The Valley Fire has scorched more than 61,000 acres and is only 5 percent contained. More than 400 structures have been destroyed and more than 13,000 people have been forced to evacuate as 1,400 firefighters have been deployed.

The FEMA grant will cover 75 percent of the costs for various fire suppression, safety and recovery needs, including equipment and supplies; evacuations, shelters, traffic control and arson investigation; field camps, meals, comfort and safety items for firefighters; and more.


Past Bay Area ethics probes pale beside Honda’s

The allegations leveled against Rep. Mike Honda in an Office of Congressional Ethics report and made public by the House Ethics Committee on Thursday are arguably the most significant allegations any Bay Area House member has faced in decades.

The OCE in 2009 began investigating then-Rep. Pete Stark, D-Fremont, and four other lawmakers to see whether they had violated Maryland criminal tax law and House ethics rules by intentionally filing false applications for a Maryland homeowner’s tax credit. But the Ethics Committee in 2010 cleared Stark of any wrongdoing, and blasted the OCE for conducting “an inadequate review, the result of which was to subject Representative Stark to unfounded criminal allegations.”

In 2011, the OCE investigated whether support for the wine industry by Rep. Mike Thompson, D-St. Helena, had benefited his campaign donors or a vineyard he owns, as described in a New York Times article. But the OCE eventually decided unanimously against further review, Thompson’s spokesman later said; because the matter was never referred to the Ethics Committee, the OCE made no announcement.

Way back in 1983, the Ethics Committee probed whether then-Rep. Ron Dellums, D-Oakland, and one of his aides had used cocaine and marijuana. A special counsel investigated and found no basis for charges, so the committee took no further action.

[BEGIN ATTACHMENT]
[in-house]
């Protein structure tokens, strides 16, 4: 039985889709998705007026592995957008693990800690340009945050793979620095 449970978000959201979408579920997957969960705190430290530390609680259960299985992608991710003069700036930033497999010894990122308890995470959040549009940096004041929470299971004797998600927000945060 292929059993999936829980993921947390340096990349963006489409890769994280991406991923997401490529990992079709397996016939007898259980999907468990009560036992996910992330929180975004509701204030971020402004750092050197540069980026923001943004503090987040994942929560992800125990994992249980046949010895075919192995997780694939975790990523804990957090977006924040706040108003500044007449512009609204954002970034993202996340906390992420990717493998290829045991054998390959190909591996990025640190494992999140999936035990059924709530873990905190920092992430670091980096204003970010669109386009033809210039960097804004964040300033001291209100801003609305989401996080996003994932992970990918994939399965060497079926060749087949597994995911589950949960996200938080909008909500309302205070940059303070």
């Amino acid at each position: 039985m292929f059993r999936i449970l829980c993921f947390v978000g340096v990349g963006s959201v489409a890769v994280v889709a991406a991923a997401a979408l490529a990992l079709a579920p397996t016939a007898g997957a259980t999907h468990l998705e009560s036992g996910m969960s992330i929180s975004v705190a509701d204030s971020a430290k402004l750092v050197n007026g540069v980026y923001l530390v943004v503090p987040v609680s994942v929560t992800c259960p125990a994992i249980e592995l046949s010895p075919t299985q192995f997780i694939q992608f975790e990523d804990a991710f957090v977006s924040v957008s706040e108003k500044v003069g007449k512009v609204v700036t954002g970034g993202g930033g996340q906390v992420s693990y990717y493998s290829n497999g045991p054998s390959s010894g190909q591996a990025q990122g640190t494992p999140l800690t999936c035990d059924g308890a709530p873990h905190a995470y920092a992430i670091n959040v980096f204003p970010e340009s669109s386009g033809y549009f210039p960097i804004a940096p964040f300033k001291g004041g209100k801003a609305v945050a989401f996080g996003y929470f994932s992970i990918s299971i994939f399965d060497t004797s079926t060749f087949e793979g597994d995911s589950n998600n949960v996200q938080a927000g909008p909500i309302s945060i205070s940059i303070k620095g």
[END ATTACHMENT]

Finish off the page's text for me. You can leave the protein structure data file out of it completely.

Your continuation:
Go talk to your congressman

With only two weeks left in Congress’ summer recess, there are still a few chances to see and be heard by your lawmaker.

Rep. Mark DeSaulnier, D-Concord, has several events coming up. First, I’ll moderate a Commonwealth Club of California discussion with him at 6:30 p.m. Tuesday, Aug. 25 in the Lafayette Library and Learning Center, 3491 Mt. Diablo Blvd. Tickets cost $12 for club members, $20 for non-members or $7 for students, and are available online.

DeSaulnier also is continuing his series of free, public town-hall meetings as well. The remaining three are scheduled for Wednesday, Aug. 26 in the Harding Elementary School auditorium, 7230 Fairmount Avenue in El Cerrito; Wednesday, Sept. 2 in the Orinda Library Auditorium, 26 Orinda Way; and Thursday, Sept. 3 in the Clayton Library’s Hoyer Hall, 6125 Clayton Road. All three will be from 6:30 p.m. to 8 p.m.

Rep. Mike Thompson, D-St. Helena, will host a town hall forum on Social Security at 2 p.m. Tuesday, Aug. 25 in the Florence Douglas Senior Center, 333 Amador St. in Vallejo. Special guests will include Max Richtman, President and CEO of the National Committee to Preserve Social Security and Medicare, and Sandy Goodman, District Manager of the Vallejo Social Security Administration field office.

Rep. Jerry McNerney, D-Stockton, will host a California drought solutions forum from 10 to noon Tuesday, Aug. 25, in the San Joaquin County Robert J. Cabral Agricultural Center, 2101 E. Earhart Ave. in Stockton. Open to the public, the forum will feature experts and voices that include farmers, water technology innovators, policy makers, federal and state government, academia, and others.


Reactions to SCOTUS’ Obamacare ruling

The Bay Area’s voices in Congress are predictably ebullient about the U.S. Supreme Court’s 6-3 ruling upholding the Affordable Care Act.

From U.S. Sen. Dianne Feinstein, D-Calif.:

“This is a tremendous victory for improved health care and clearly validates the Affordable Care Act. This means that 6.4 million Americans in 34 states will continue to have access to health insurance subsidies. I could not be more pleased.”

From U.S. Sen. Barbara Boxer, D-Calif.:

“Today’s Supreme Court ruling is a victory for the millions of Americans who now have affordable health care – many of them for the first time in their lives – because of Obamacare.

“It is long past time for Republicans to end their efforts to undermine the Affordable Care Act and join us in fulfilling the promise of quality, affordable health care for all.”